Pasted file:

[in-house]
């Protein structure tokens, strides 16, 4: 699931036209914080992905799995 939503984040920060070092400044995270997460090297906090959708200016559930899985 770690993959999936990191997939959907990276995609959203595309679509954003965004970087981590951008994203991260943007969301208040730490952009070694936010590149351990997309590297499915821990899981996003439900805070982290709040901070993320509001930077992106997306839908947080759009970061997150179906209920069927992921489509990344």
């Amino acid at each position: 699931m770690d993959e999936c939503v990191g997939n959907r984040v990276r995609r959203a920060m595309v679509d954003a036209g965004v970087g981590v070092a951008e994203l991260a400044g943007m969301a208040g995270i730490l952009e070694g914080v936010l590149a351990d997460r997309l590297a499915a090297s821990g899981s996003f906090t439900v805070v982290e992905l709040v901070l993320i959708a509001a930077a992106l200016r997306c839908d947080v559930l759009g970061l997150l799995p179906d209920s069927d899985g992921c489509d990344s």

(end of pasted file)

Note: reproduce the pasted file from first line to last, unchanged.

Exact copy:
[in-house]
């Protein structure tokens, strides 16, 4: 699931036209914080992905799995 939503984040920060070092400044995270997460090297906090959708200016559930899985 770690993959999936990191997939959907990276995609959203595309679509954003965004970087981590951008994203991260943007969301208040730490952009070694936010590149351990997309590297499915821990899981996003439900805070982290709040901070993320509001930077992106997306839908947080759009970061997150179906209920069927992921489509990344």
């Amino acid at each position: 699931m770690d993959e999936c939503v990191g997939n959907r984040v990276r995609r959203a920060m595309v679509d954003a036209g965004v970087g981590v070092a951008e994203l991260a400044g943007m969301a208040g995270i730490l952009e070694g914080v936010l590149a351990d997460r997309l590297a499915a090297s821990g899981s996003f906090t439900v805070v982290e992905l709040v901070l993320i959708a509001a930077a992106l200016r997306c839908d947080v559930l759009g970061l997150l799995p179906d209920s069927d899985g992921c489509d990344s």